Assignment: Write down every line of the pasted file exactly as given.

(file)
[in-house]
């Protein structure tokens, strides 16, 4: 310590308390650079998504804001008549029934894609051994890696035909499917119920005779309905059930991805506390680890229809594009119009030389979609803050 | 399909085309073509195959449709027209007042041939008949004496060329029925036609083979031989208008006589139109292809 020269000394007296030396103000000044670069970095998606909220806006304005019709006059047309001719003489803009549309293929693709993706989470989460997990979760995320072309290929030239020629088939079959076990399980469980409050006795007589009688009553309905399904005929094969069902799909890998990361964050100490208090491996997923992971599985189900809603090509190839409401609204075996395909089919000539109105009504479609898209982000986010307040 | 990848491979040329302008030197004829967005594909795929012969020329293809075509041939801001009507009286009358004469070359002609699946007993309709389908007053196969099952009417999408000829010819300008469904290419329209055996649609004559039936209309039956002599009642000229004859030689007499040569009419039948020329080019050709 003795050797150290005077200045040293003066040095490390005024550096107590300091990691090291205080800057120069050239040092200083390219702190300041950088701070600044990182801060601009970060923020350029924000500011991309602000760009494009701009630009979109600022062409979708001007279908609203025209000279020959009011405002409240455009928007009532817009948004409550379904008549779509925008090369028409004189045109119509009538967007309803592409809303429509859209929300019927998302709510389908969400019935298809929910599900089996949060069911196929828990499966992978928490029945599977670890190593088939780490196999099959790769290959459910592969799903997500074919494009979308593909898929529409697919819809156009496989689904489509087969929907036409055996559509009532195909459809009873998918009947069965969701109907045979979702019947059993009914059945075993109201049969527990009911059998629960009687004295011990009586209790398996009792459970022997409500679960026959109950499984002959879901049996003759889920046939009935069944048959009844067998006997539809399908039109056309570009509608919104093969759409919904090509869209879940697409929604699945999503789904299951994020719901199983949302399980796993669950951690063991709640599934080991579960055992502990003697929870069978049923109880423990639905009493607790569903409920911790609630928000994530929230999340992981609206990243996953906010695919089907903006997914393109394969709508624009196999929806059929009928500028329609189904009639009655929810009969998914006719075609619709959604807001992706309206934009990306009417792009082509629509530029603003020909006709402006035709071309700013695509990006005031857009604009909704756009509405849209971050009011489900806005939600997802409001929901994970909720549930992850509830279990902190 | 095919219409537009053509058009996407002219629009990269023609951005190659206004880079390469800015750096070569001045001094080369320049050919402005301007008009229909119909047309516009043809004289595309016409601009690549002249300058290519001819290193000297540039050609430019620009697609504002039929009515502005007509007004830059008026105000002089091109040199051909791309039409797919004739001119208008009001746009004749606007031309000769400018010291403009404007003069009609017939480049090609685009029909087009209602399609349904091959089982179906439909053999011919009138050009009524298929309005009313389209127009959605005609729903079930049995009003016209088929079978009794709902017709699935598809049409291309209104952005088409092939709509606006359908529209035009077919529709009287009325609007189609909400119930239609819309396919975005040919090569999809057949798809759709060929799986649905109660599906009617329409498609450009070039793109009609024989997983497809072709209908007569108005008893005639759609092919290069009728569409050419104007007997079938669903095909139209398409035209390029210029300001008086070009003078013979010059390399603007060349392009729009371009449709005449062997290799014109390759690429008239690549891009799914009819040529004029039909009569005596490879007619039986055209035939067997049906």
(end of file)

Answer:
[in-house]
């Protein structure tokens, strides 16, 4: 310590308390650079998504804001008549029934894609051994890696035909499917119920005779309905059930991805506390680890229809594009119009030389979609803050 | 399909085309073509195959449709027209007042041939008949004496060329029925036609083979031989208008006589139109292809 020269000394007296030396103000000044670069970095998606909220806006304005019709006059047309001719003489803009549309293929693709993706989470989460997990979760995320072309290929030239020629088939079959076990399980469980409050006795007589009688009553309905399904005929094969069902799909890998990361964050100490208090491996997923992971599985189900809603090509190839409401609204075996395909089919000539109105009504479609898209982000986010307040 | 990848491979040329302008030197004829967005594909795929012969020329293809075509041939801001009507009286009358004469070359002609699946007993309709389908007053196969099952009417999408000829010819300008469904290419329209055996649609004559039936209309039956002599009642000229004859030689007499040569009419039948020329080019050709 003795050797150290005077200045040293003066040095490390005024550096107590300091990691090291205080800057120069050239040092200083390219702190300041950088701070600044990182801060601009970060923020350029924000500011991309602000760009494009701009630009979109600022062409979708001007279908609203025209000279020959009011405002409240455009928007009532817009948004409550379904008549779509925008090369028409004189045109119509009538967007309803592409809303429509859209929300019927998302709510389908969400019935298809929910599900089996949060069911196929828990499966992978928490029945599977670890190593088939780490196999099959790769290959459910592969799903997500074919494009979308593909898929529409697919819809156009496989689904489509087969929907036409055996559509009532195909459809009873998918009947069965969701109907045979979702019947059993009914059945075993109201049969527990009911059998629960009687004295011990009586209790398996009792459970022997409500679960026959109950499984002959879901049996003759889920046939009935069944048959009844067998006997539809399908039109056309570009509608919104093969759409919904090509869209879940697409929604699945999503789904299951994020719901199983949302399980796993669950951690063991709640599934080991579960055992502990003697929870069978049923109880423990639905009493607790569903409920911790609630928000994530929230999340992981609206990243996953906010695919089907903006997914393109394969709508624009196999929806059929009928500028329609189904009639009655929810009969998914006719075609619709959604807001992706309206934009990306009417792009082509629509530029603003020909006709402006035709071309700013695509990006005031857009604009909704756009509405849209971050009011489900806005939600997802409001929901994970909720549930992850509830279990902190 | 095919219409537009053509058009996407002219629009990269023609951005190659206004880079390469800015750096070569001045001094080369320049050919402005301007008009229909119909047309516009043809004289595309016409601009690549002249300058290519001819290193000297540039050609430019620009697609504002039929009515502005007509007004830059008026105000002089091109040199051909791309039409797919004739001119208008009001746009004749606007031309000769400018010291403009404007003069009609017939480049090609685009029909087009209602399609349904091959089982179906439909053999011919009138050009009524298929309005009313389209127009959605005609729903079930049995009003016209088929079978009794709902017709699935598809049409291309209104952005088409092939709509606006359908529209035009077919529709009287009325609007189609909400119930239609819309396919975005040919090569999809057949798809759709060929799986649905109660599906009617329409498609450009070039793109009609024989997983497809072709209908007569108005008893005639759609092919290069009728569409050419104007007997079938669903095909139209398409035209390029210029300001008086070009003078013979010059390399603007060349392009729009371009449709005449062997290799014109390759690429008239690549891009799914009819040529004029039909009569005596490879007619039986055209035939067997049906």